Harry (Daniel Auteuil) is a successful sales consultant for a large bank, but his marriage is over. After he forgets to pick up his little daughters at the railway station, his wife (Miou-Miou) quite understandably bars him from further contact. Angry, depressed, and driving alone on a wet night, he literally "runs into" Georges (Pascal Duquenne), an adult with trisomy-21.

Georges has escaped the institution where he was placed by his sister at the death of his beloved mother four years ago. Reduced to ineffectiveness and irrational behavior, Harry is simply unable to rid himself of Georges, allows him to take over his life, and accepts him as a friend on equal terms.

Georges draws Harry into an escapade with his fellow inmates that ends in a late-night frolic at a beach carnival and a spectacular display of fireworks for Harry's children that lures the family back. Georges is in love with Nathalie, a fellow inmate also with trisomy-21, and they share wonderful, neatly ironic daydreams of leading roles in a Mongol horde.

But Georges knows that they can never find happiness together. He eats a box of chocolates, to which he is greatly allergic, and calmly steps off the roof of Harry's skyscraper bank. Thanks to Georges, Harry's life is not only restored, it is vastly improved.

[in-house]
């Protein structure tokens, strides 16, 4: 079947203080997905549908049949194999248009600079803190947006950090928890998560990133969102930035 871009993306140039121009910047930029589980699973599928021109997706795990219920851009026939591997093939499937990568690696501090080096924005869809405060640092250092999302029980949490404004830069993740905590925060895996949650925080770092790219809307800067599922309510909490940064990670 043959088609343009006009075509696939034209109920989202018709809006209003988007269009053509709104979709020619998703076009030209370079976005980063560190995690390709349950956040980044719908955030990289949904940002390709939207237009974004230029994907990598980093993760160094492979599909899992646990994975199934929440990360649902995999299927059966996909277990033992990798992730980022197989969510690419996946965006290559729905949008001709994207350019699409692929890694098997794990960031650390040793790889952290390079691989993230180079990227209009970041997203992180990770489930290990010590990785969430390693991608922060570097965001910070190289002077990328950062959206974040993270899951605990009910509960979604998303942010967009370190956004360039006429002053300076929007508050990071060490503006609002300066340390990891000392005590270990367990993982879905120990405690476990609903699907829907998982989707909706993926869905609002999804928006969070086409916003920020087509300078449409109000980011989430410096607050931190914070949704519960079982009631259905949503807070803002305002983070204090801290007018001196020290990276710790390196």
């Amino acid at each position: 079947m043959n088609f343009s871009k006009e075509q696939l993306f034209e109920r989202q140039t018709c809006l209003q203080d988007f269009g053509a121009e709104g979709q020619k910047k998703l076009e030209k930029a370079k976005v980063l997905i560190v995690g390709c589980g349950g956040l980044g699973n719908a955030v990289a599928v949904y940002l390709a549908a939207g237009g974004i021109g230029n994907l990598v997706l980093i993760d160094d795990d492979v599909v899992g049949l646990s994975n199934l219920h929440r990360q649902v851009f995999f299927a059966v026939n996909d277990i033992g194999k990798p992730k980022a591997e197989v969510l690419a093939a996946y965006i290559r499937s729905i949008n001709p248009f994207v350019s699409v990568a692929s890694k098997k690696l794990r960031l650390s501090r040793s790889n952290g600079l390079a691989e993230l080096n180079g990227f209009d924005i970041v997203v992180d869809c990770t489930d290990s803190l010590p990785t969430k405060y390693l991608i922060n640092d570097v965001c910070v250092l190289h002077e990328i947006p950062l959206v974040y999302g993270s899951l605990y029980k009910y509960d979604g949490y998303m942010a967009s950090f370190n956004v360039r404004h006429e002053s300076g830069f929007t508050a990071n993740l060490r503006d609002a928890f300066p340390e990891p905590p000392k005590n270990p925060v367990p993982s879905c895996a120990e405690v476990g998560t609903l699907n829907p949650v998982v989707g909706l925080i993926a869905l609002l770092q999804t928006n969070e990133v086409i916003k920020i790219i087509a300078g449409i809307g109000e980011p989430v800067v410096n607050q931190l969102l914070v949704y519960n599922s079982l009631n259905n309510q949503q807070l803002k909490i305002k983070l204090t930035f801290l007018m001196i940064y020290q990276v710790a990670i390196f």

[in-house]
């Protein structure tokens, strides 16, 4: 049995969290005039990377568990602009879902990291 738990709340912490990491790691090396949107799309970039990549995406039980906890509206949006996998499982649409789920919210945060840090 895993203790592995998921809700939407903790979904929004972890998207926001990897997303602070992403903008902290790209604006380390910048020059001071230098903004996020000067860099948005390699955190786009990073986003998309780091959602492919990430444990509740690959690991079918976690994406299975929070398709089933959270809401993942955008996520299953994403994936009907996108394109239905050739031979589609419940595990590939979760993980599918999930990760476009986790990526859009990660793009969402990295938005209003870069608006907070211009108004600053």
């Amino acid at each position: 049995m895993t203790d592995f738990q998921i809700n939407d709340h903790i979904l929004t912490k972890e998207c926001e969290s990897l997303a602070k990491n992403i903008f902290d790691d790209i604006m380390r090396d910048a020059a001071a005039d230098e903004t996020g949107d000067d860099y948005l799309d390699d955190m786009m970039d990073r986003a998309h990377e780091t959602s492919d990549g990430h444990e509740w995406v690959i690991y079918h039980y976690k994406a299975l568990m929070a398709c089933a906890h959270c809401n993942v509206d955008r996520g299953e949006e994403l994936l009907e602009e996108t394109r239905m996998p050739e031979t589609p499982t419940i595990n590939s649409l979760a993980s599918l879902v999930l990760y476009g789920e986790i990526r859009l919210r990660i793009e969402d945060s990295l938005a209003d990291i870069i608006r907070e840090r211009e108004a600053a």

This justly acclaimed Belgian film addresses the issues of human worth and "ablist" discrimination with credibility, sensitivity, and humor. Georges's outbursts do not stint on the terrifying anger that characterizes the situation he shares with so many others and the scenes with his fellow escapees are marvelously direct. Harry learns to listen and to see from Georges, simply because he is too depressed and defeated to mount the standard rejection expected of a fully competent member of society.

Exploiting computer-generated images with taste and discretion (e.g., focusing on the trajectory of a ladybug from a blade of grass to high in the air), this beautifully crafted film challenges the boundaries of "normal" imagination and invites the viewer to contemplate the creative possibilities in an "otherness" that might no longer be perceived as inferior. In the end, however, Georges's decision reminds us that such tolerance is utopian. Nether maudlin nor exploitative, his death is both poignant and exhilarating; but above all else, it is reasonable.


In French; subtitled. Duquenne and Auteuil shared the award for Best Actor at the Cannes Film Festival.

Primary Source

Gramercy PolyGram Video